4. You mentioned "The total number of iterations are very close" but also mentioned that "the only difference is the use of mkl_sparse_d_mv function replacing mkl_dcsrsymv function". I would expect the total number of iterations to be *exactly* the same if the *only* change is the MV operation, unless there is randomness in your code somewhere. Is there randomness in your code? Of course, performance varies run to run, but especially so if there are variations in the number of iterations (and therefore number of MV operations) as well.

Since you are moving from the old sparse BLAS APIs to the newer ones in oneMKL, the following information may be helpful if you do not already know it:

The new "Inspector Executor Sparse BLAS" (IE SpBLAS) routines for MV and other operations follow a two-stage process now. The first stage is to *inspect* the matrix and the operation you are about to perform and perform optimizations on the matrix. The second stage is to *execute* the operation. In case of MV operation, you would do the following:

1. **Analysis stage:** Call mkl_sparse_set_mv_hint() to provide hints to oneMKL on the operation you are about to perform (number of MV operations and transpose/non-transpose/conjugate-transpose case). Then call mkl_sparse_optimize() wherein oneMKL chooses performs matrix optimizations for the operation.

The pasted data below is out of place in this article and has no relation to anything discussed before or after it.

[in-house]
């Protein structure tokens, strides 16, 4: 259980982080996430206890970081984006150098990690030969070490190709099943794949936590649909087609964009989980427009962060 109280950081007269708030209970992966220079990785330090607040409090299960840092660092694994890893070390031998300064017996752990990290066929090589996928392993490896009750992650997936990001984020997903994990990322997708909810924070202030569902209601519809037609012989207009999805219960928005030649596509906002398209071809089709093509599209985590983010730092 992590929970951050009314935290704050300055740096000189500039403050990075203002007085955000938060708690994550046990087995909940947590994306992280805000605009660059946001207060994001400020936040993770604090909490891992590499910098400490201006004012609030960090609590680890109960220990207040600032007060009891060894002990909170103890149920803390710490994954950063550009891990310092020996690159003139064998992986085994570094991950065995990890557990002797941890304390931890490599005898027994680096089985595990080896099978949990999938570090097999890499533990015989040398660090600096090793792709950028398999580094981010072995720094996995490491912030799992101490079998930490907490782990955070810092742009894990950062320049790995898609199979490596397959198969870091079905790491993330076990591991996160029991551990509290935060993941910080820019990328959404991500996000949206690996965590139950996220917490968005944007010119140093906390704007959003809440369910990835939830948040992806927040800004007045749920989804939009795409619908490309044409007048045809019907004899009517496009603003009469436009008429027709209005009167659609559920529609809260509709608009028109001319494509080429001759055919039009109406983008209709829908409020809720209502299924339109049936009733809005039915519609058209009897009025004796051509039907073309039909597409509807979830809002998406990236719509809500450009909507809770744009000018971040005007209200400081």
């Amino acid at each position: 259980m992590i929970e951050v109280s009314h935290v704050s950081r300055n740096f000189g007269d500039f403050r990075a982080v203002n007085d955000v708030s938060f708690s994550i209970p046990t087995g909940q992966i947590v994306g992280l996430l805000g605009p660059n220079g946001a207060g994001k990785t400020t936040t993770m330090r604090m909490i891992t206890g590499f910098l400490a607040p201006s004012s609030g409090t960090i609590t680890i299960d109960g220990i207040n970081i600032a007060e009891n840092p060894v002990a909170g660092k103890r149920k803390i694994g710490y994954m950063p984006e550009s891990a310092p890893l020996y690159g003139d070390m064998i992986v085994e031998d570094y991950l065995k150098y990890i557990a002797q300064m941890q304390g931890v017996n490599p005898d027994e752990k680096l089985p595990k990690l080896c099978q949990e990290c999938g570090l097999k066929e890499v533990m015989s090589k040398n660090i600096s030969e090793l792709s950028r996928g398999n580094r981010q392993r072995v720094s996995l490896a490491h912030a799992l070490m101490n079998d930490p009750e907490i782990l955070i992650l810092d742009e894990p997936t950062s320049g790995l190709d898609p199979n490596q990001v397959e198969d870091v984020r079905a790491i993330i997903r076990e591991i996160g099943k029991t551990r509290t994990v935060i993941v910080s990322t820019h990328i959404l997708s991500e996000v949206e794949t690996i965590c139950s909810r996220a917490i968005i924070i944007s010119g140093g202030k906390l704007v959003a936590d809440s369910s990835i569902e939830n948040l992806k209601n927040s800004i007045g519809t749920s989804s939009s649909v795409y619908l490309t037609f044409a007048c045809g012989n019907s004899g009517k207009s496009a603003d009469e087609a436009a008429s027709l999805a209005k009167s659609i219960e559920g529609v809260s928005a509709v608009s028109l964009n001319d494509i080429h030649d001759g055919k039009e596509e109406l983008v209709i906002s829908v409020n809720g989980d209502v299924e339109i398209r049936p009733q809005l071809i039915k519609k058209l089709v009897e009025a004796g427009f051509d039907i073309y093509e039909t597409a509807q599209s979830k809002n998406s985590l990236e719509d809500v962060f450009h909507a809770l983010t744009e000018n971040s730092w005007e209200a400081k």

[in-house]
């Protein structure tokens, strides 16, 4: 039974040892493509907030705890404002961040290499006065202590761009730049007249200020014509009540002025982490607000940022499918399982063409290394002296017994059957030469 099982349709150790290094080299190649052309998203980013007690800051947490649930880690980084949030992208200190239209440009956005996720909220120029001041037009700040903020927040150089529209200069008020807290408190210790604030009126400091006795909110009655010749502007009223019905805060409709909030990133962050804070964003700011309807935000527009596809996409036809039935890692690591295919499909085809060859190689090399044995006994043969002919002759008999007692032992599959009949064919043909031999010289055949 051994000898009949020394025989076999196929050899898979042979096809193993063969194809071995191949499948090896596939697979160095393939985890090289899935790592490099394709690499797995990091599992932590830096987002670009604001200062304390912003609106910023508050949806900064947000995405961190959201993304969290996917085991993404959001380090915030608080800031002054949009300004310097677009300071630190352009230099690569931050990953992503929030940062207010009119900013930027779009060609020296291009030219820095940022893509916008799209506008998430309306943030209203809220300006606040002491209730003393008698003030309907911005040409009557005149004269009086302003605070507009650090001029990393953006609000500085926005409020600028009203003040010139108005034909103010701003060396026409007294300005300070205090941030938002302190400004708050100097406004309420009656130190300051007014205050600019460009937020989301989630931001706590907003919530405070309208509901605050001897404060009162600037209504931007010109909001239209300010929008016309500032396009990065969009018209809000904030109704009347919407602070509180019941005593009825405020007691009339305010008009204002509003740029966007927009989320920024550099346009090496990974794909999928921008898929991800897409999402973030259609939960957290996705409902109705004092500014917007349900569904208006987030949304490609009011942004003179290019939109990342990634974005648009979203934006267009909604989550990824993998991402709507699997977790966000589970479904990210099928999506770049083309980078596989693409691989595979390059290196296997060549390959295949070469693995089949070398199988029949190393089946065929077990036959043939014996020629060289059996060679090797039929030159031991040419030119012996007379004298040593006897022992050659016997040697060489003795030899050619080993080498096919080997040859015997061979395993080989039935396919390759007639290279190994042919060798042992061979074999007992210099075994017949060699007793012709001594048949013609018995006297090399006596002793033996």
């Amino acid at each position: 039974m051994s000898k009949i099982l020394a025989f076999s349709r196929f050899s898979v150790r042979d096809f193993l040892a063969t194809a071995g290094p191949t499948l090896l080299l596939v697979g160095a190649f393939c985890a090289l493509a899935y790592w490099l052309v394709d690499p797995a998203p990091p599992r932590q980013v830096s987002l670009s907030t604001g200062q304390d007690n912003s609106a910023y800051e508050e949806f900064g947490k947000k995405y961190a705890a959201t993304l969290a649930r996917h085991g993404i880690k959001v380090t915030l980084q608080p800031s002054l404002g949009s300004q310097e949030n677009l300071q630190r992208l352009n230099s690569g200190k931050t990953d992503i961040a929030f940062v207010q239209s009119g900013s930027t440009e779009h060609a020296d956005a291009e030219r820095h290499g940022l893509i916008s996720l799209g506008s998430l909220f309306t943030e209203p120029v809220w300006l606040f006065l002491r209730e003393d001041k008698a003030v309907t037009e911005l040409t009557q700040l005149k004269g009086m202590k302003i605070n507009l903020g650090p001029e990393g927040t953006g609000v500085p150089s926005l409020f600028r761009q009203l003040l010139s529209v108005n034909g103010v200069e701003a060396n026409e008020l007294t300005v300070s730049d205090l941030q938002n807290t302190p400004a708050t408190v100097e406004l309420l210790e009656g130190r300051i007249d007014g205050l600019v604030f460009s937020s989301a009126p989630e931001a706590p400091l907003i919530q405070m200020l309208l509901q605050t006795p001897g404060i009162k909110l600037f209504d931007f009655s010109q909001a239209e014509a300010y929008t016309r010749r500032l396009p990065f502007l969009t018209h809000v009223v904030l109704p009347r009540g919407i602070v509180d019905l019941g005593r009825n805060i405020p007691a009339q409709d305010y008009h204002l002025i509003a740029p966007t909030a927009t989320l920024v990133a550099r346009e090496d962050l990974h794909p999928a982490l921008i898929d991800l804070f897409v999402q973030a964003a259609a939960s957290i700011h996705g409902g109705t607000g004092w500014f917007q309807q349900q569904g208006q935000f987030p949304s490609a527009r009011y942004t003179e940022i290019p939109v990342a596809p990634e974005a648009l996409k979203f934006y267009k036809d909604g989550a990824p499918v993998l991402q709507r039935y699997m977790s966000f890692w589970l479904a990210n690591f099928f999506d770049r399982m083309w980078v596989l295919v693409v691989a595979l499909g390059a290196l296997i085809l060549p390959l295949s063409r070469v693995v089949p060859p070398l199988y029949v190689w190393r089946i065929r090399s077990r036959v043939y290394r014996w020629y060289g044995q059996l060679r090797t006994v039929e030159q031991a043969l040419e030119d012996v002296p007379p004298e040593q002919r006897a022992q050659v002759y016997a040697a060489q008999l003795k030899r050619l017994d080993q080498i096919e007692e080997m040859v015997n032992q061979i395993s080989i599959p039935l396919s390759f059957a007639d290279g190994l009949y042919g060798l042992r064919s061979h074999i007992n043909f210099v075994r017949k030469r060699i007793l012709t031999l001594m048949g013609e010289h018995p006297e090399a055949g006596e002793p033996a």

2. **Execution stage:** Call mkl_sparse_?_mv() to perform MV.

A code example is available in the oneMKL Fortran examples directory: (${MKLROOT}/examples/f/sparse_blas/source/sparse_csr.f90), in case it helps.

Hope that helps!

Gajanan Choudhary, (developer in the oneMKL team)

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@Gajanan_Choudhary Many thanks for your help. I did what you suggested in the reply by doing the two-stage process for the sparse mv operation. The computation time now decreased by almost half of using the old mkl_dcsrsymv function for the specific problem I have ran. It solved my problem.

Regarding point No. 4 in your reply: no, there is no randomness in my code. The same number of iterations and total computation time can be reproduced using the same sparse mv function. But the number of iterations for using mkl_sparse_d_mv is slightly larger than that of using mkl_dcsrsymv. However, the total computation time is still reduced by almost half for the specific problem.

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Hi,

Thanks for accepting our solution. If you need any additional information, please post a new question as this thread will no longer be monitored by Intel.

Best Regards,

Shanmukh.SS